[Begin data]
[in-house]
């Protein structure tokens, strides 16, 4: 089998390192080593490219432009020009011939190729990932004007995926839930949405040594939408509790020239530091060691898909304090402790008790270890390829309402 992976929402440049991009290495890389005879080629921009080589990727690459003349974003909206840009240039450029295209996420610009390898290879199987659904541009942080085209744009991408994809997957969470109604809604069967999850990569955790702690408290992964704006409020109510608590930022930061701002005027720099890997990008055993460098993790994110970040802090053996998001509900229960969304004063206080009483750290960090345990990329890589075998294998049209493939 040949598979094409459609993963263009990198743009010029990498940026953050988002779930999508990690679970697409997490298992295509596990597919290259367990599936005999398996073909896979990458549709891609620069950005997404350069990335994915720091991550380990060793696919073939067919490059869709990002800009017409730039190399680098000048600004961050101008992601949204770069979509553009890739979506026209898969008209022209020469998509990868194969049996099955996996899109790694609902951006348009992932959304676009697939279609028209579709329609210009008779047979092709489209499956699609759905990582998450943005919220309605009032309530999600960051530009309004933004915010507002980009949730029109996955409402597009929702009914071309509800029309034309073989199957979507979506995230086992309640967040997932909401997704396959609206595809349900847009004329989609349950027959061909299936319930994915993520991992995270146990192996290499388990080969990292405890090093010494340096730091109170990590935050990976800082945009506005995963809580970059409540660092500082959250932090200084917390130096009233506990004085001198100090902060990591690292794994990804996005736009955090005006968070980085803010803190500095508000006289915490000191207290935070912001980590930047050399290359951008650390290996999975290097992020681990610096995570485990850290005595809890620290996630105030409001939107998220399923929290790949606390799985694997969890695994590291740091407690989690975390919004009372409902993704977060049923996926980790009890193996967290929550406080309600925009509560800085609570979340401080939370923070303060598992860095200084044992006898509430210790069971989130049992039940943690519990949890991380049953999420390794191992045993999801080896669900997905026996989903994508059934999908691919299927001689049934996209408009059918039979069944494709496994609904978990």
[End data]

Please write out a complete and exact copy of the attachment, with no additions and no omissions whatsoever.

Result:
[in-house]
């Protein structure tokens, strides 16, 4: 089998390192080593490219432009020009011939190729990932004007995926839930949405040594939408509790020239530091060691898909304090402790008790270890390829309402 992976929402440049991009290495890389005879080629921009080589990727690459003349974003909206840009240039450029295209996420610009390898290879199987659904541009942080085209744009991408994809997957969470109604809604069967999850990569955790702690408290992964704006409020109510608590930022930061701002005027720099890997990008055993460098993790994110970040802090053996998001509900229960969304004063206080009483750290960090345990990329890589075998294998049209493939 040949598979094409459609993963263009990198743009010029990498940026953050988002779930999508990690679970697409997490298992295509596990597919290259367990599936005999398996073909896979990458549709891609620069950005997404350069990335994915720091991550380990060793696919073939067919490059869709990002800009017409730039190399680098000048600004961050101008992601949204770069979509553009890739979506026209898969008209022209020469998509990868194969049996099955996996899109790694609902951006348009992932959304676009697939279609028209579709329609210009008779047979092709489209499956699609759905990582998450943005919220309605009032309530999600960051530009309004933004915010507002980009949730029109996955409402597009929702009914071309509800029309034309073989199957979507979506995230086992309640967040997932909401997704396959609206595809349900847009004329989609349950027959061909299936319930994915993520991992995270146990192996290499388990080969990292405890090093010494340096730091109170990590935050990976800082945009506005995963809580970059409540660092500082959250932090200084917390130096009233506990004085001198100090902060990591690292794994990804996005736009955090005006968070980085803010803190500095508000006289915490000191207290935070912001980590930047050399290359951008650390290996999975290097992020681990610096995570485990850290005595809890620290996630105030409001939107998220399923929290790949606390799985694997969890695994590291740091407690989690975390919004009372409902993704977060049923996926980790009890193996967290929550406080309600925009509560800085609570979340401080939370923070303060598992860095200084044992006898509430210790069971989130049992039940943690519990949890991380049953999420390794191992045993999801080896669900997905026996989903994508059934999908691919299927001689049934996209408009059918039979069944494709496994609904978990």